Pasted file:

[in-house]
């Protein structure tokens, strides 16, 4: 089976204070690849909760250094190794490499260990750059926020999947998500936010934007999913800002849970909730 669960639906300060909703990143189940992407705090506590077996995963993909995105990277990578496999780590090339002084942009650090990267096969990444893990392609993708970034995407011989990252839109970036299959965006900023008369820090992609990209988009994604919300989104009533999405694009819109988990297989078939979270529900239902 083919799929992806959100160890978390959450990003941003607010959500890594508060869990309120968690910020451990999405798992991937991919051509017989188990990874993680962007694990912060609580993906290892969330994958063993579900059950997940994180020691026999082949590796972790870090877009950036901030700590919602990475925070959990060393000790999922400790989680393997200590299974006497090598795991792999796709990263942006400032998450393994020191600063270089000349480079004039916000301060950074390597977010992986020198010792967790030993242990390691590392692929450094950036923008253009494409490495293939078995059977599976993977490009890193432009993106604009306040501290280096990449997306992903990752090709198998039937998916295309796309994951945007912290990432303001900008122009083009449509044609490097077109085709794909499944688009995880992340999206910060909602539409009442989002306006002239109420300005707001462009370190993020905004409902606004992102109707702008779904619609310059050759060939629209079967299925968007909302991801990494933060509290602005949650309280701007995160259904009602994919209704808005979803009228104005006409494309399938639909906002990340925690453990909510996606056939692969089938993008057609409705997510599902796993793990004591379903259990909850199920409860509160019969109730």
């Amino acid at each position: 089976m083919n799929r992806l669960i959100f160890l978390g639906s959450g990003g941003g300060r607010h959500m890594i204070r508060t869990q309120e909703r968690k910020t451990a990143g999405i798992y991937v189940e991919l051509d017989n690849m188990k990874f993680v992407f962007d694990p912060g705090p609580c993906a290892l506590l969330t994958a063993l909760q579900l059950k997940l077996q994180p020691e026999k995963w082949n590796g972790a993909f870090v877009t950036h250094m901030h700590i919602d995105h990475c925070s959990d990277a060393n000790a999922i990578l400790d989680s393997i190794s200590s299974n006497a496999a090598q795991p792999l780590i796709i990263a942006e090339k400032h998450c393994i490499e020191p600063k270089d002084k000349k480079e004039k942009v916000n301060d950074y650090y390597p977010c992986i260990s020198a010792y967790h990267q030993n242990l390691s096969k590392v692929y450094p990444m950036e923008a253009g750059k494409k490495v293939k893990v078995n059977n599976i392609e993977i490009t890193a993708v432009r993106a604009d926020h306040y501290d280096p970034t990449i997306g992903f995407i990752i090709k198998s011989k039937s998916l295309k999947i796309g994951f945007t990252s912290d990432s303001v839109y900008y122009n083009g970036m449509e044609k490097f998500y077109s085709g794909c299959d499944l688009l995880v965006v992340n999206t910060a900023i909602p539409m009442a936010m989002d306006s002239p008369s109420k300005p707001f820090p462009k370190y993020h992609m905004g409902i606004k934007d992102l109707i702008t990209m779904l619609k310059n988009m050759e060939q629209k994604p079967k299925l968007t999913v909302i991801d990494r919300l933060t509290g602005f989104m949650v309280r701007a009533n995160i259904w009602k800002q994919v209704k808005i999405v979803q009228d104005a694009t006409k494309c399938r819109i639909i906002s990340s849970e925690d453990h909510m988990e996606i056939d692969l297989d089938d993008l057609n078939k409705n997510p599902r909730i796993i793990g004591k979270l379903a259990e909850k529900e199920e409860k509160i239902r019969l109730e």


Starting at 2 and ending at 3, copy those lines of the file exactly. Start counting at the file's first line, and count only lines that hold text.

């Protein structure tokens, strides 16, 4: 089976204070690849909760250094190794490499260990750059926020999947998500936010934007999913800002849970909730 669960639906300060909703990143189940992407705090506590077996995963993909995105990277990578496999780590090339002084942009650090990267096969990444893990392609993708970034995407011989990252839109970036299959965006900023008369820090992609990209988009994604919300989104009533999405694009819109988990297989078939979270529900239902 083919799929992806959100160890978390959450990003941003607010959500890594508060869990309120968690910020451990999405798992991937991919051509017989188990990874993680962007694990912060609580993906290892969330994958063993579900059950997940994180020691026999082949590796972790870090877009950036901030700590919602990475925070959990060393000790999922400790989680393997200590299974006497090598795991792999796709990263942006400032998450393994020191600063270089000349480079004039916000301060950074390597977010992986020198010792967790030993242990390691590392692929450094950036923008253009494409490495293939078995059977599976993977490009890193432009993106604009306040501290280096990449997306992903990752090709198998039937998916295309796309994951945007912290990432303001900008122009083009449509044609490097077109085709794909499944688009995880992340999206910060909602539409009442989002306006002239109420300005707001462009370190993020905004409902606004992102109707702008779904619609310059050759060939629209079967299925968007909302991801990494933060509290602005949650309280701007995160259904009602994919209704808005979803009228104005006409494309399938639909906002990340925690453990909510996606056939692969089938993008057609409705997510599902796993793990004591379903259990909850199920409860509160019969109730």
């Amino acid at each position: 089976m083919n799929r992806l669960i959100f160890l978390g639906s959450g990003g941003g300060r607010h959500m890594i204070r508060t869990q309120e909703r968690k910020t451990a990143g999405i798992y991937v189940e991919l051509d017989n690849m188990k990874f993680v992407f962007d694990p912060g705090p609580c993906a290892l506590l969330t994958a063993l909760q579900l059950k997940l077996q994180p020691e026999k995963w082949n590796g972790a993909f870090v877009t950036h250094m901030h700590i919602d995105h990475c925070s959990d990277a060393n000790a999922i990578l400790d989680s393997i190794s200590s299974n006497a496999a090598q795991p792999l780590i796709i990263a942006e090339k400032h998450c393994i490499e020191p600063k270089d002084k000349k480079e004039k942009v916000n301060d950074y650090y390597p977010c992986i260990s020198a010792y967790h990267q030993n242990l390691s096969k590392v692929y450094p990444m950036e923008a253009g750059k494409k490495v293939k893990v078995n059977n599976i392609e993977i490009t890193a993708v432009r993106a604009d926020h306040y501290d280096p970034t990449i997306g992903f995407i990752i090709k198998s011989k039937s998916l295309k999947i796309g994951f945007t990252s912290d990432s303001v839109y900008y122009n083009g970036m449509e044609k490097f998500y077109s085709g794909c299959d499944l688009l995880v965006v992340n999206t910060a900023i909602p539409m009442a936010m989002d306006s002239p008369s109420k300005p707001f820090p462009k370190y993020h992609m905004g409902i606004k934007d992102l109707i702008t990209m779904l619609k310059n988009m050759e060939q629209k994604p079967k299925l968007t999913v909302i991801d990494r919300l933060t509290g602005f989104m949650v309280r701007a009533n995160i259904w009602k800002q994919v209704k808005i999405v979803q009228d104005a694009t006409k494309c399938r819109i639909i906002s990340s849970e925690d453990h909510m988990e996606i056939d692969l297989d089938d993008l057609n078939k409705n997510p599902r909730i796993i793990g004591k979270l379903a259990e909850k529900e199920e409860k509160i239902r019969l109730e």